Recently, the Check Point research team had the opportunity to analyze a mobile banker malware attack from end-to-end. Our team managed to lay hands on the infiltration vector, the malware itself, and the attacker’s Command and Control (C&C) servers. This attack gave us a rare chance to understand the full flow of an attack from infiltration to theft.
The malware we observed is the notorious Marcher banker. This malware has greatly evolved since it first appeared in 2013, targeting Russian Google Play users by stealing their credit card information. It has developed a capability to steal bank credentials as well, and was offered for rent as a Malware-as-a-Service, achieving global reach. The malware targets Android users across the whole spectrum of in-market versions, including Marshmallow.
Phishing for a way in
Marcher begins its attack using a phishing mail, encouraging a user to install a Flash update. If the user clicks the link, Marcher initiates a three-stepped process, deceives the user into enabling installation from unknown sources (outside Google Play) and then downloads the malicious app. The app will then request specific privileges which will enable Marcher to accomplish its malicious purpose.
One of these permissions is the ability to read SMSs. This is crucial for the malware to bypass the Two Factor Authentication (2FA) protection. This capability is becoming more common among mobile banker malware, as more banks implement 2FA.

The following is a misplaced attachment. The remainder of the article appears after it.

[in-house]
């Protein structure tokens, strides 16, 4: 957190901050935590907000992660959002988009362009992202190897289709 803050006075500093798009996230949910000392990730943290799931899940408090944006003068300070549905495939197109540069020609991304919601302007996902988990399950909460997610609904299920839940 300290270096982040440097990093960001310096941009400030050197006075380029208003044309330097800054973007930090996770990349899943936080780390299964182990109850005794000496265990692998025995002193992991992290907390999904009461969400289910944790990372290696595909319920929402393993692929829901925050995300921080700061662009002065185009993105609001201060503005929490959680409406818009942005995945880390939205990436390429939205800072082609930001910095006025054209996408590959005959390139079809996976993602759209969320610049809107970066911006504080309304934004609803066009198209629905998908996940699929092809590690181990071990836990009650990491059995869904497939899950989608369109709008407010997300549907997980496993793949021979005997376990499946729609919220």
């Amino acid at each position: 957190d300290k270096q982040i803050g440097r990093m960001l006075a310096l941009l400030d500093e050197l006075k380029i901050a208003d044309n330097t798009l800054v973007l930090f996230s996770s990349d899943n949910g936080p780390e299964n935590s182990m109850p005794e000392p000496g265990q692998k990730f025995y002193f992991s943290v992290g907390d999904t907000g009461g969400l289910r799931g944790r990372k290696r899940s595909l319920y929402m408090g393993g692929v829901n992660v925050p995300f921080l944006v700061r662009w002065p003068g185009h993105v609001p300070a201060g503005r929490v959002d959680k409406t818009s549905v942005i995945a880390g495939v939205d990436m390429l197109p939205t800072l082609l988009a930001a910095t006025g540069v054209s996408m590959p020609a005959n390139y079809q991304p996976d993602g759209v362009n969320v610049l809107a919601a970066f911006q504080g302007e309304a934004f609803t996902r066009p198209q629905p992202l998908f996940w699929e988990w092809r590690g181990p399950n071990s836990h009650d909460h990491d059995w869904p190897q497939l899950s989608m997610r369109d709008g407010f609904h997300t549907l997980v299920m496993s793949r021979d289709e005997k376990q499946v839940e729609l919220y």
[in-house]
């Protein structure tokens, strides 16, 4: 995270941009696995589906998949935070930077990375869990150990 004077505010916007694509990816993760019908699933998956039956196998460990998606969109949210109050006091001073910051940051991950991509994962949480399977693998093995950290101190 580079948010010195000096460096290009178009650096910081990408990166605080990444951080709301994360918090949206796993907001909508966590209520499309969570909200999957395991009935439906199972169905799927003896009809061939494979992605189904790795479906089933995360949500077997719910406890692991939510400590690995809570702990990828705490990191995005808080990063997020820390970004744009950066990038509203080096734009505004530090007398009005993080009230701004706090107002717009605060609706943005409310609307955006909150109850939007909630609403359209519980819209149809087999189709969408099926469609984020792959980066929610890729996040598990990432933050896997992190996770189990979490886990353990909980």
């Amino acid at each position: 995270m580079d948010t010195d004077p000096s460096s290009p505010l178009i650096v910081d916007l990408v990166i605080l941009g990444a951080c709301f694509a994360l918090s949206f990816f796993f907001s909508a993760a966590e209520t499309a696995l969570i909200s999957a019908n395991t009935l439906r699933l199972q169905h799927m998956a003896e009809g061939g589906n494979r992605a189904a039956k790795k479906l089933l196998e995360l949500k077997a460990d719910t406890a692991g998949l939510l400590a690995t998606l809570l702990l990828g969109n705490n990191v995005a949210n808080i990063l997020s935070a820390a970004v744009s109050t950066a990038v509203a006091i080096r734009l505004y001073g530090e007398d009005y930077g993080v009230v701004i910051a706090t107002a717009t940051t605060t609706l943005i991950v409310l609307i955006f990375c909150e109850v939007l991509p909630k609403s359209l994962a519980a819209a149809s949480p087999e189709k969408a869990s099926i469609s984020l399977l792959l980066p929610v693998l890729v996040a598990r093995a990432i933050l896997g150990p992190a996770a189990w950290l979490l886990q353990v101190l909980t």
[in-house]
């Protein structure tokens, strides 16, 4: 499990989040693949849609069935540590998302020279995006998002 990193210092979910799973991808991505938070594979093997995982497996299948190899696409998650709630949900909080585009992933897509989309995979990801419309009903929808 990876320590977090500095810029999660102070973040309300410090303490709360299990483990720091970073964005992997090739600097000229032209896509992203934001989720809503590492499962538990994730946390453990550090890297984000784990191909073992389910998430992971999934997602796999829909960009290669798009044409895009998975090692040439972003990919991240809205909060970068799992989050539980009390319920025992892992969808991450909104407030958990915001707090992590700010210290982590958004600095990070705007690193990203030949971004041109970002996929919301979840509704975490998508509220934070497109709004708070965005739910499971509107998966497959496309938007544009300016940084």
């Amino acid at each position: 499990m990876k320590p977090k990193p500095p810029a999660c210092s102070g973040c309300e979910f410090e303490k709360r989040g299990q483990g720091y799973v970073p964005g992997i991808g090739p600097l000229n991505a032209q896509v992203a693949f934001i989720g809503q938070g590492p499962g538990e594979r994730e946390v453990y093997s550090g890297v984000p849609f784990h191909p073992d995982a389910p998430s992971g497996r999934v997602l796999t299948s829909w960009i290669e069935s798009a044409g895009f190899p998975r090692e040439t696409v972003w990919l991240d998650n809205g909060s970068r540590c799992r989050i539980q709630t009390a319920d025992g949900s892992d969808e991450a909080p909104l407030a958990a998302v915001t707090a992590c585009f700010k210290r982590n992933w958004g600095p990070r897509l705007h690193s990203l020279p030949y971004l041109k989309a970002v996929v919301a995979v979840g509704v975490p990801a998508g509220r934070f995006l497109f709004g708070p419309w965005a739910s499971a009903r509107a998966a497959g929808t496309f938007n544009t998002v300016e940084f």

The plot thickens – Stealing the credentials
The malware steals a list of all apps installed on a device, and if the list contains a targeted app, the malware sends the user a fake notification that a transaction in the user’s account has occurred. Once the user enters the app, Marcher displays an overlay of the login page and steals the credentials entered by the user. In the specific campaign we analyzed, Marcher targeted several Australian banks and PayPal. Other samples were reported to target a broad range of banks across various countries.
Behind the scenes – A look into the C&C
The C&C server used by the attackers revealed some interesting details. The database includes the list of applications installed on each infected device and the notifications sent to lure the users to enter the targeted apps. Also, the attackers keep records of the victims’ identity, stolen credit card information (including CVC), stolen credentials and SMSs. We even found a rather ironic SMS from a security app, stating that the user’s device is still secure.
This is merely an example of the growing threat mobile malware poses to users. Bankers are far from being the worst tool in the hands of the attackers, though. Mobile malware has already compromised sensitive military and business related information. Enterprises should take this threat seriously and close any gaps in mobile security to avoid breaches of sensitive information.